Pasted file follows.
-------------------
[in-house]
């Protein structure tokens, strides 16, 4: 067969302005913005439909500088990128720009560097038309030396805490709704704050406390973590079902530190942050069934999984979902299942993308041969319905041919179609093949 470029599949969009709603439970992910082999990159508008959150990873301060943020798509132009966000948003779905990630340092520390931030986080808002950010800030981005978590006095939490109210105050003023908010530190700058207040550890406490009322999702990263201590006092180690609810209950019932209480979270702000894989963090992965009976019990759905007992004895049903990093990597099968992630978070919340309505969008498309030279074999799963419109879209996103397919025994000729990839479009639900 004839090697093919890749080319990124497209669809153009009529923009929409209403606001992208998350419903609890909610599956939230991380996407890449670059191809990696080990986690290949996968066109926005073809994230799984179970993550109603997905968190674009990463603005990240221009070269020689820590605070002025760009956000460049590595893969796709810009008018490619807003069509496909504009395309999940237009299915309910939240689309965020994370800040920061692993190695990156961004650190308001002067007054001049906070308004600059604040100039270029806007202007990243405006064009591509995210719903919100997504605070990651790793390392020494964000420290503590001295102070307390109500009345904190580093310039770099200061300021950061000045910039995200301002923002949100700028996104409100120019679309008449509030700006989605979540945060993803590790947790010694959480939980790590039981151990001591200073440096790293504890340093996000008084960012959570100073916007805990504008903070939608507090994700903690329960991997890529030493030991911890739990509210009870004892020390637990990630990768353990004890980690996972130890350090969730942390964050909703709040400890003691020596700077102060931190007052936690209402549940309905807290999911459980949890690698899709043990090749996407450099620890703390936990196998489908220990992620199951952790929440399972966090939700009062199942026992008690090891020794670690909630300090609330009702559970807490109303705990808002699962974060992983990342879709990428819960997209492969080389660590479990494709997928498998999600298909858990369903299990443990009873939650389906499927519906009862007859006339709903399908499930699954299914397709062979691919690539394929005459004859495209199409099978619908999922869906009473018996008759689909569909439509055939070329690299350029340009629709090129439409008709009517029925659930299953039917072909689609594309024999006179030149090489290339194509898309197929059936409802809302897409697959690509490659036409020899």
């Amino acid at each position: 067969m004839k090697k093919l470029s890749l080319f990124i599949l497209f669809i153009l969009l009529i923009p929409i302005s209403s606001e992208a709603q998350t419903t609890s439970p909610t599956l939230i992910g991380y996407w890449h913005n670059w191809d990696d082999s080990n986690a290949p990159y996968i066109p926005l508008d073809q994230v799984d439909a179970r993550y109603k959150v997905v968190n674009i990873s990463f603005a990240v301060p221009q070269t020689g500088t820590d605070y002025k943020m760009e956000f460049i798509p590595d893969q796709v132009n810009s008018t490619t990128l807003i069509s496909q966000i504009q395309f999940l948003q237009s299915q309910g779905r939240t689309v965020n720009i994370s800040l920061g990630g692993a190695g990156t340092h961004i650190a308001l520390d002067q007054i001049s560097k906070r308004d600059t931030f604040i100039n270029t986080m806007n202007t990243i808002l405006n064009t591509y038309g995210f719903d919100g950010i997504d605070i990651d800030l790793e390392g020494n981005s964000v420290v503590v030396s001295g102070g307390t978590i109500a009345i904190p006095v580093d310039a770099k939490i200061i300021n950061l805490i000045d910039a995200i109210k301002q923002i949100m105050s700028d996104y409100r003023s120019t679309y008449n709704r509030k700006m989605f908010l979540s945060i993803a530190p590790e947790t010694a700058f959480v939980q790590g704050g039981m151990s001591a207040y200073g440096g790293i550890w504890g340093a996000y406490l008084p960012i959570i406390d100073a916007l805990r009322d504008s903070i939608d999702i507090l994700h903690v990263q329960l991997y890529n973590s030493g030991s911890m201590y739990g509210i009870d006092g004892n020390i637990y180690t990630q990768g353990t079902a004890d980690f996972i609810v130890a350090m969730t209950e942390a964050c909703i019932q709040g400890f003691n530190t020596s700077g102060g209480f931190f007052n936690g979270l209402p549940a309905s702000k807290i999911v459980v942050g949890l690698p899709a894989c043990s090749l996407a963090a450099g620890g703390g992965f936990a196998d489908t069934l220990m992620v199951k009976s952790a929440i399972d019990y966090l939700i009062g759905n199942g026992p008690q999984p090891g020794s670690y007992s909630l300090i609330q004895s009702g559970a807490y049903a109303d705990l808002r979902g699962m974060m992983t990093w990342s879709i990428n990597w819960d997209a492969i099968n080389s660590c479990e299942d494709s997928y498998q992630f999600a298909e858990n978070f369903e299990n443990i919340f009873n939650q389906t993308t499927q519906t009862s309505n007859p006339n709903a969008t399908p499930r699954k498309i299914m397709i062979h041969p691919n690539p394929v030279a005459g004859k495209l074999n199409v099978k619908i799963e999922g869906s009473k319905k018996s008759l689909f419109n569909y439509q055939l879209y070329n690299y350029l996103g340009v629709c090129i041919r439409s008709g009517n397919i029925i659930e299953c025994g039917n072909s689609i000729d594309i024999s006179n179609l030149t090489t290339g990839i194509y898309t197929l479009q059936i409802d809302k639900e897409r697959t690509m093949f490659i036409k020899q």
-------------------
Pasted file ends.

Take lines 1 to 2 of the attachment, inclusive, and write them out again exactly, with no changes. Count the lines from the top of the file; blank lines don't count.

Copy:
[in-house]
């Protein structure tokens, strides 16, 4: 067969302005913005439909500088990128720009560097038309030396805490709704704050406390973590079902530190942050069934999984979902299942993308041969319905041919179609093949 470029599949969009709603439970992910082999990159508008959150990873301060943020798509132009966000948003779905990630340092520390931030986080808002950010800030981005978590006095939490109210105050003023908010530190700058207040550890406490009322999702990263201590006092180690609810209950019932209480979270702000894989963090992965009976019990759905007992004895049903990093990597099968992630978070919340309505969008498309030279074999799963419109879209996103397919025994000729990839479009639900 004839090697093919890749080319990124497209669809153009009529923009929409209403606001992208998350419903609890909610599956939230991380996407890449670059191809990696080990986690290949996968066109926005073809994230799984179970993550109603997905968190674009990463603005990240221009070269020689820590605070002025760009956000460049590595893969796709810009008018490619807003069509496909504009395309999940237009299915309910939240689309965020994370800040920061692993190695990156961004650190308001002067007054001049906070308004600059604040100039270029806007202007990243405006064009591509995210719903919100997504605070990651790793390392020494964000420290503590001295102070307390109500009345904190580093310039770099200061300021950061000045910039995200301002923002949100700028996104409100120019679309008449509030700006989605979540945060993803590790947790010694959480939980790590039981151990001591200073440096790293504890340093996000008084960012959570100073916007805990504008903070939608507090994700903690329960991997890529030493030991911890739990509210009870004892020390637990990630990768353990004890980690996972130890350090969730942390964050909703709040400890003691020596700077102060931190007052936690209402549940309905807290999911459980949890690698899709043990090749996407450099620890703390936990196998489908220990992620199951952790929440399972966090939700009062199942026992008690090891020794670690909630300090609330009702559970807490109303705990808002699962974060992983990342879709990428819960997209492969080389660590479990494709997928498998999600298909858990369903299990443990009873939650389906499927519906009862007859006339709903399908499930699954299914397709062979691919690539394929005459004859495209199409099978619908999922869906009473018996008759689909569909439509055939070329690299350029340009629709090129439409008709009517029925659930299953039917072909689609594309024999006179030149090489290339194509898309197929059936409802809302897409697959690509490659036409020899």